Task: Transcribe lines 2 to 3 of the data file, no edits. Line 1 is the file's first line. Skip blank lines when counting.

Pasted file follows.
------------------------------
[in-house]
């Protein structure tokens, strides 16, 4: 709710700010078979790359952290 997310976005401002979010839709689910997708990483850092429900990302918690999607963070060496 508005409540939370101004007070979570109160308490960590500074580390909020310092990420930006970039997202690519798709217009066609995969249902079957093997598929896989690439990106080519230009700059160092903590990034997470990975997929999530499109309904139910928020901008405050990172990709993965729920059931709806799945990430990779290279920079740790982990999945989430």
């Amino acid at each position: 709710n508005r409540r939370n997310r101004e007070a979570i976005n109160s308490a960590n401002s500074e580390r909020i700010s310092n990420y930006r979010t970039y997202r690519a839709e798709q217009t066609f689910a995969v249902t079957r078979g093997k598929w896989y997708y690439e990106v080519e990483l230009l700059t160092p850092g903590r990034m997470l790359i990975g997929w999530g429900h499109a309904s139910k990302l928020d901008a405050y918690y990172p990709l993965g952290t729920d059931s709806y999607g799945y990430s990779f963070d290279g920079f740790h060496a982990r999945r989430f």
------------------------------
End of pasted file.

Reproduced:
């Protein structure tokens, strides 16, 4: 709710700010078979790359952290 997310976005401002979010839709689910997708990483850092429900990302918690999607963070060496 508005409540939370101004007070979570109160308490960590500074580390909020310092990420930006970039997202690519798709217009066609995969249902079957093997598929896989690439990106080519230009700059160092903590990034997470990975997929999530499109309904139910928020901008405050990172990709993965729920059931709806799945990430990779290279920079740790982990999945989430």
């Amino acid at each position: 709710n508005r409540r939370n997310r101004e007070a979570i976005n109160s308490a960590n401002s500074e580390r909020i700010s310092n990420y930006r979010t970039y997202r690519a839709e798709q217009t066609f689910a995969v249902t079957r078979g093997k598929w896989y997708y690439e990106v080519e990483l230009l700059t160092p850092g903590r990034m997470l790359i990975g997929w999530g429900h499109a309904s139910k990302l928020d901008a405050y918690y990172p990709l993965g952290t729920d059931s709806y999607g799945y990430s990779f963070d290279g920079f740790h060496a982990r999945r989430f």